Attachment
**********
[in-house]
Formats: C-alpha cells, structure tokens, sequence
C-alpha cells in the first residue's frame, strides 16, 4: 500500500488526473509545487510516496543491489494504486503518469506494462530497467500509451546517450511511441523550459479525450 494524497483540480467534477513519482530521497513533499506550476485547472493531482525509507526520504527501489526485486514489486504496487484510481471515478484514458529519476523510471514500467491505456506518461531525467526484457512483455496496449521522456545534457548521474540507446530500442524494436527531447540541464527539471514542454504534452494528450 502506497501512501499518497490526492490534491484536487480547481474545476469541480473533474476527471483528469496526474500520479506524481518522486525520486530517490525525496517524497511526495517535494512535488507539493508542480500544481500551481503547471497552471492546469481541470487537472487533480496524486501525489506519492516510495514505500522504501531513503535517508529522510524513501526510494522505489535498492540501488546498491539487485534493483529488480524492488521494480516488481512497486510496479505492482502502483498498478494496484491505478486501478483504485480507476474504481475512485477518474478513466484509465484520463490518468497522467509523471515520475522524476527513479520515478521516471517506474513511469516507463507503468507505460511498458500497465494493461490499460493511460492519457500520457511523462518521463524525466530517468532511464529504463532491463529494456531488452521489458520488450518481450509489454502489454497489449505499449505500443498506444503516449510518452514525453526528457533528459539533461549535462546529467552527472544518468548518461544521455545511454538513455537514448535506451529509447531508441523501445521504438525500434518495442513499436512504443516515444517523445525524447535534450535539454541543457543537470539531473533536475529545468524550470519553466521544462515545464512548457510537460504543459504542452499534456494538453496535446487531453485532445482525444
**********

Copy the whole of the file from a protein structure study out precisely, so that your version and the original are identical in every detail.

[in-house]
Formats: C-alpha cells, structure tokens, sequence
C-alpha cells in the first residue's frame, strides 16, 4: 500500500488526473509545487510516496543491489494504486503518469506494462530497467500509451546517450511511441523550459479525450 494524497483540480467534477513519482530521497513533499506550476485547472493531482525509507526520504527501489526485486514489486504496487484510481471515478484514458529519476523510471514500467491505456506518461531525467526484457512483455496496449521522456545534457548521474540507446530500442524494436527531447540541464527539471514542454504534452494528450 502506497501512501499518497490526492490534491484536487480547481474545476469541480473533474476527471483528469496526474500520479506524481518522486525520486530517490525525496517524497511526495517535494512535488507539493508542480500544481500551481503547471497552471492546469481541470487537472487533480496524486501525489506519492516510495514505500522504501531513503535517508529522510524513501526510494522505489535498492540501488546498491539487485534493483529488480524492488521494480516488481512497486510496479505492482502502483498498478494496484491505478486501478483504485480507476474504481475512485477518474478513466484509465484520463490518468497522467509523471515520475522524476527513479520515478521516471517506474513511469516507463507503468507505460511498458500497465494493461490499460493511460492519457500520457511523462518521463524525466530517468532511464529504463532491463529494456531488452521489458520488450518481450509489454502489454497489449505499449505500443498506444503516449510518452514525453526528457533528459539533461549535462546529467552527472544518468548518461544521455545511454538513455537514448535506451529509447531508441523501445521504438525500434518495442513499436512504443516515444517523445525524447535534450535539454541543457543537470539531473533536475529545468524550470519553466521544462515545464512548457510537460504543459504542452499534456494538453496535446487531453485532445482525444